In fact, "It's weird, it's weird," was repeated over and over while Smith waited for paramedics to arrive after someone called 911. The only other thing she could mutter was that it was her senior year, and now it was over.
"That's tough for anyone to have to sit and listen to because you really can't say anything," said Miller. "It was just a bad time and it sucks that had to happen to her. We were just trying to get her to stay calm."
In about 25 minutes, Smith was fitted with an air cast and given an IV and some pain medication. Game referees came to an agreement with Grants Pass coach Hector Cruz that the game be called at that time, which was the least of Miller's concerns as she turned toward a sobbing group of players who had been huddled together since Smith's injury.
"It was traumatic, too, for the team because they were all worried for Anna," said Miller.
Smith underwent surgery to set the bones in her leg on Thursday and was surrounded by her teammates and coach later that day as Miller canceled practice so all could be by Smith's side.
"My family and my team have really been here for me," said Smith, who faces a three-month recovery period. "I really appreciate all they've done."
The Black Tornado's players kept their fallen teammate at the forefront of their minds by writing her name and number 9 on their wrists for Saturday's game in Roseburg, a 3-2 loss.
North Medford, the three-time defending Southern Oregon Hybrid champion, will take a 3-3-1 overall record and 2-1 SOH ledger into today's 5 p.m. clash with crosstown rival South Medford (7-2, 3-0 SOH) at Spiegelberg Stadium.
While Smith would rather be on the field for North Medford, she's still trying to do all she can to help lead her squad.
"She's been doing a nice job of trying to also motivate her teammates," said Miller. "In that situation, it would be easy to feel depressed and sad and no one would hold that against her, but she's been trying to send her teammates messages to make sure they play hard, even in practice, because you never know what will happen."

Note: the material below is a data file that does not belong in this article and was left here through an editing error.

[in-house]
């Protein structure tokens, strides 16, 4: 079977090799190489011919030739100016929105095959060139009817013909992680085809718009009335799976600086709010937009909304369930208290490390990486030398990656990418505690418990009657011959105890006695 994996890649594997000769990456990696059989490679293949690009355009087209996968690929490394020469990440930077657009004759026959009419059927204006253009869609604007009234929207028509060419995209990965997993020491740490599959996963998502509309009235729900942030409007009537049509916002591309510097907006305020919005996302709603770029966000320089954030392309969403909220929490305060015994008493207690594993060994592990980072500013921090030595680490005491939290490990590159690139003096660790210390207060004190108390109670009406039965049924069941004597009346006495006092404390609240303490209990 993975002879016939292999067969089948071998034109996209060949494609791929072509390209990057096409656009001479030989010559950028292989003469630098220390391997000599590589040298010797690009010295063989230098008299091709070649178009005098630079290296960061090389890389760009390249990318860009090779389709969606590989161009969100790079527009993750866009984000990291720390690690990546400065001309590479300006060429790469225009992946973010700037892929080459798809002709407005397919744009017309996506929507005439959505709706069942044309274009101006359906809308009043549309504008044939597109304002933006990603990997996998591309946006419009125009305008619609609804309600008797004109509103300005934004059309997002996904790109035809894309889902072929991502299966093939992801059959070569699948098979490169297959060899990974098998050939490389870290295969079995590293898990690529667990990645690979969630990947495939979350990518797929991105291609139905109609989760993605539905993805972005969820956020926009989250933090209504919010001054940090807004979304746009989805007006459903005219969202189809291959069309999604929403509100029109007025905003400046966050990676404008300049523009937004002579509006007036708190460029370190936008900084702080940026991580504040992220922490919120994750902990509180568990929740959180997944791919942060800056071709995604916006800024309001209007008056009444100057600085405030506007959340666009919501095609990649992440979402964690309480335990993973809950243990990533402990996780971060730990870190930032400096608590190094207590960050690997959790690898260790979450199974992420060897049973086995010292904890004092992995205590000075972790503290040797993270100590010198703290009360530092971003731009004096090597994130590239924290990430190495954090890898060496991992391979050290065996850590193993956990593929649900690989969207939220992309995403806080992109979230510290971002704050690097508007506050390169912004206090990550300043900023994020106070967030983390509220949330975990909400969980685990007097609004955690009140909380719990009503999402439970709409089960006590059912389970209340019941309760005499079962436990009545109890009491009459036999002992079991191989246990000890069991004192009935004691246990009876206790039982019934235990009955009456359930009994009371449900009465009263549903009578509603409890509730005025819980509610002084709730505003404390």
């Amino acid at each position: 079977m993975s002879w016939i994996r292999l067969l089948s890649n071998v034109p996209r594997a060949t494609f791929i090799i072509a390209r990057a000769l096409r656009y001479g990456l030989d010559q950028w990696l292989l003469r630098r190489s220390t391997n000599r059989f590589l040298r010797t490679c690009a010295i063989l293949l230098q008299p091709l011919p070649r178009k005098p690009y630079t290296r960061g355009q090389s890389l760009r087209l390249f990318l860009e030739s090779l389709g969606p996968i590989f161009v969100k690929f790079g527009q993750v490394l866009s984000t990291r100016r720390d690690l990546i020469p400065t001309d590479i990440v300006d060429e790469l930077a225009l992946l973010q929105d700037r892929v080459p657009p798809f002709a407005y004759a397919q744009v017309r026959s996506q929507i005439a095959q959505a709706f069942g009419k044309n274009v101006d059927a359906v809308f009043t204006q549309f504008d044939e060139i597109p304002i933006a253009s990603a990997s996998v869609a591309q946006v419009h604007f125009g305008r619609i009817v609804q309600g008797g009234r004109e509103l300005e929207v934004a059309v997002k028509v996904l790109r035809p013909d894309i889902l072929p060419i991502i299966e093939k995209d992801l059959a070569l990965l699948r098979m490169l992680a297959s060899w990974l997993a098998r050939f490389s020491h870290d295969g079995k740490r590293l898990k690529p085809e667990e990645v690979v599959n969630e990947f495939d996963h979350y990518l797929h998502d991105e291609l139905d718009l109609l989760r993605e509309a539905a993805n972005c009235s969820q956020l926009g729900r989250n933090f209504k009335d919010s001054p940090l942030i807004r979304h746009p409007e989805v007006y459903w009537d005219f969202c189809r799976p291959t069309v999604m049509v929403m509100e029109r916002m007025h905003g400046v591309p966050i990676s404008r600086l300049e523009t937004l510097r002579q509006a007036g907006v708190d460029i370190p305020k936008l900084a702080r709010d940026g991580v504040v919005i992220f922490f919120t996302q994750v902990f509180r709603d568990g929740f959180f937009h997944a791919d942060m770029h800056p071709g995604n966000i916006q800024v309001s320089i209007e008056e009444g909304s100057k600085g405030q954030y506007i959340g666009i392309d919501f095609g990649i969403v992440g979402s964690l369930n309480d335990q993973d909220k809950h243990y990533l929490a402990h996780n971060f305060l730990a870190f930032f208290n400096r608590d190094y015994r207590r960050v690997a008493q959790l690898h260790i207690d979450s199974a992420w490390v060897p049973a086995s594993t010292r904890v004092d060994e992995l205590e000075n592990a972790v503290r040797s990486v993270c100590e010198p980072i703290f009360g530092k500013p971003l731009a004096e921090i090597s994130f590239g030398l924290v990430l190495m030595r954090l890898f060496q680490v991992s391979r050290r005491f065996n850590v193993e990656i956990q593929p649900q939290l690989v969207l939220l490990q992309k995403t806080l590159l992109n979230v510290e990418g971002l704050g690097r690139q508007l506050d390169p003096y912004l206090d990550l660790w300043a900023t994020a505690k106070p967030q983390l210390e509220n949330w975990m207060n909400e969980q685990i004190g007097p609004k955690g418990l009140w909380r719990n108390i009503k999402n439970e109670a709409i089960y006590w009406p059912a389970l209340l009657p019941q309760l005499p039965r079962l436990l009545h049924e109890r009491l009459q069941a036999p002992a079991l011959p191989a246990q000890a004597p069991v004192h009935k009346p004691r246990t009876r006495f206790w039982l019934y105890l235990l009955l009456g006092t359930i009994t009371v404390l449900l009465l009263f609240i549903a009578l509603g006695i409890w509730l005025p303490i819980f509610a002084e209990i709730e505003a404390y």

If anything positive can be taken from her injury, Smith hopes that theme is the one that prevails.
"Everyone should not take for granted doing something they love because you never know when it can be taken from you," she said. "I've just wanted them to keep going and not take any moment for granted. I wish I could be right next to them along the way and keep going at it, but mostly I just want them to win and keep going and be strong."
Miller said some adjustments will have to be made to the back line of the defense, which switched this year from a sweeper and stopper system to a four-back system, as well as to substitution patterns, but little has needed to be done to the team's mindset thanks to Smith's guidance.
"I was worried if they would play timid from seeing something like that but they've gone the opposite route and they really want to win these games for Anna," said Miller. "I think what they're feeling is just a sense of urgency. They've said it a number of times that they want to win for Anna and win as a team. It really has brought them closer together."